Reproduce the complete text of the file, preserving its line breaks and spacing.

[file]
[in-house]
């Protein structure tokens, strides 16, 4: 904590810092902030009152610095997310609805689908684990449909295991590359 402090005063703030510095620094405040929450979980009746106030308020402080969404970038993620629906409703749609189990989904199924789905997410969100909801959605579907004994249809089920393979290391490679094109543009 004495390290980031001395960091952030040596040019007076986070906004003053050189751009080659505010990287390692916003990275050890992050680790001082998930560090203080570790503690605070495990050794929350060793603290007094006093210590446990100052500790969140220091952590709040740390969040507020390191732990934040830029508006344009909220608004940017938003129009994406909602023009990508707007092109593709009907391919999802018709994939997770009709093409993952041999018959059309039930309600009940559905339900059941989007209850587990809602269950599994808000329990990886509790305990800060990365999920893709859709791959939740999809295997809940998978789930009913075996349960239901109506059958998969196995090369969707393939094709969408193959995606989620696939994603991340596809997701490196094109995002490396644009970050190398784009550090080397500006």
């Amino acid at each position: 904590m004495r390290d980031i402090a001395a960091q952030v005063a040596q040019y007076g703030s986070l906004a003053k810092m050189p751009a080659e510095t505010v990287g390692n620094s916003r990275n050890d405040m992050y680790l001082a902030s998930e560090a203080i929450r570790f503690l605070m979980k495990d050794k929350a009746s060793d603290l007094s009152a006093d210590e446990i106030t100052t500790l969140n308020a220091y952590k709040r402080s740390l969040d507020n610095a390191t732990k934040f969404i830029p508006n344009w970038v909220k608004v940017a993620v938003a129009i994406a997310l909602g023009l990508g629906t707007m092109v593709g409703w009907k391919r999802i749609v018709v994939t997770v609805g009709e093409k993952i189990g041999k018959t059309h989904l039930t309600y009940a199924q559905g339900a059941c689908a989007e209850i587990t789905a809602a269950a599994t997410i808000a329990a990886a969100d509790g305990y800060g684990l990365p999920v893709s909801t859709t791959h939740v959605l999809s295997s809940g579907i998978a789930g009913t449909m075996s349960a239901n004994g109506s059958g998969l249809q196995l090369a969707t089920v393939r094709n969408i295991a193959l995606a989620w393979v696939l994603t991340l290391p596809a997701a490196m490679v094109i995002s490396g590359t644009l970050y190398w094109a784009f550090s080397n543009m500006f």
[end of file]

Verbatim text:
[in-house]
């Protein structure tokens, strides 16, 4: 904590810092902030009152610095997310609805689908684990449909295991590359 402090005063703030510095620094405040929450979980009746106030308020402080969404970038993620629906409703749609189990989904199924789905997410969100909801959605579907004994249809089920393979290391490679094109543009 004495390290980031001395960091952030040596040019007076986070906004003053050189751009080659505010990287390692916003990275050890992050680790001082998930560090203080570790503690605070495990050794929350060793603290007094006093210590446990100052500790969140220091952590709040740390969040507020390191732990934040830029508006344009909220608004940017938003129009994406909602023009990508707007092109593709009907391919999802018709994939997770009709093409993952041999018959059309039930309600009940559905339900059941989007209850587990809602269950599994808000329990990886509790305990800060990365999920893709859709791959939740999809295997809940998978789930009913075996349960239901109506059958998969196995090369969707393939094709969408193959995606989620696939994603991340596809997701490196094109995002490396644009970050190398784009550090080397500006």
């Amino acid at each position: 904590m004495r390290d980031i402090a001395a960091q952030v005063a040596q040019y007076g703030s986070l906004a003053k810092m050189p751009a080659e510095t505010v990287g390692n620094s916003r990275n050890d405040m992050y680790l001082a902030s998930e560090a203080i929450r570790f503690l605070m979980k495990d050794k929350a009746s060793d603290l007094s009152a006093d210590e446990i106030t100052t500790l969140n308020a220091y952590k709040r402080s740390l969040d507020n610095a390191t732990k934040f969404i830029p508006n344009w970038v909220k608004v940017a993620v938003a129009i994406a997310l909602g023009l990508g629906t707007m092109v593709g409703w009907k391919r999802i749609v018709v994939t997770v609805g009709e093409k993952i189990g041999k018959t059309h989904l039930t309600y009940a199924q559905g339900a059941c689908a989007e209850i587990t789905a809602a269950a599994t997410i808000a329990a990886a969100d509790g305990y800060g684990l990365p999920v893709s909801t859709t791959h939740v959605l999809s295997s809940g579907i998978a789930g009913t449909m075996s349960a239901n004994g109506s059958g998969l249809q196995l090369a969707t089920v393939r094709n969408i295991a193959l995606a989620w393979v696939l994603t991340l290391p596809a997701a490196m490679v094109i995002s490396g590359t644009l970050y190398w094109a784009f550090s080397n543009m500006f």